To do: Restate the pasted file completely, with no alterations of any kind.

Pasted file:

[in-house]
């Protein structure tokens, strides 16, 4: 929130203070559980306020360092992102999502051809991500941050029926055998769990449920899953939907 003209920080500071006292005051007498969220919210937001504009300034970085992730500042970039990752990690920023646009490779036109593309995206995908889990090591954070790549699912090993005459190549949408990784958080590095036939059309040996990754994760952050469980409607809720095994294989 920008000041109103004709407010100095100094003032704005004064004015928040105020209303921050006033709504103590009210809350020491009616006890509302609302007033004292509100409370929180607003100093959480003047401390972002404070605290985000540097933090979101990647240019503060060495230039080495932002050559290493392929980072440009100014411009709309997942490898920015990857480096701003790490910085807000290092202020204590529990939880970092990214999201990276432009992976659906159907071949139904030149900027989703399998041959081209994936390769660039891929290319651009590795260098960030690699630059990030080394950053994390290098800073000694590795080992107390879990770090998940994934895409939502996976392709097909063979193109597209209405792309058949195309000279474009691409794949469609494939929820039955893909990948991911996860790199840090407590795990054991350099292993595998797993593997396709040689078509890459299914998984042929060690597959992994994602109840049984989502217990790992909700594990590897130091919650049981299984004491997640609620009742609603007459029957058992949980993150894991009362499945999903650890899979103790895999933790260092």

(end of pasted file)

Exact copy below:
[in-house]
């Protein structure tokens, strides 16, 4: 929130203070559980306020360092992102999502051809991500941050029926055998769990449920899953939907 003209920080500071006292005051007498969220919210937001504009300034970085992730500042970039990752990690920023646009490779036109593309995206995908889990090591954070790549699912090993005459190549949408990784958080590095036939059309040996990754994760952050469980409607809720095994294989 920008000041109103004709407010100095100094003032704005004064004015928040105020209303921050006033709504103590009210809350020491009616006890509302609302007033004292509100409370929180607003100093959480003047401390972002404070605290985000540097933090979101990647240019503060060495230039080495932002050559290493392929980072440009100014411009709309997942490898920015990857480096701003790490910085807000290092202020204590529990939880970092990214999201990276432009992976659906159907071949139904030149900027989703399998041959081209994936390769660039891929290319651009590795260098960030690699630059990030080394950053994390290098800073000694590795080992107390879990770090998940994934895409939502996976392709097909063979193109597209209405792309058949195309000279474009691409794949469609494939929820039955893909990948991911996860790199840090407590795990054991350099292993595998797993593997396709040689078509890459299914998984042929060690597959992994994602109840049984989502217990790992909700594990590897130091919650049981299984004491997640609620009742609603007459029957058992949980993150894991009362499945999903650890899979103790895999933790260092």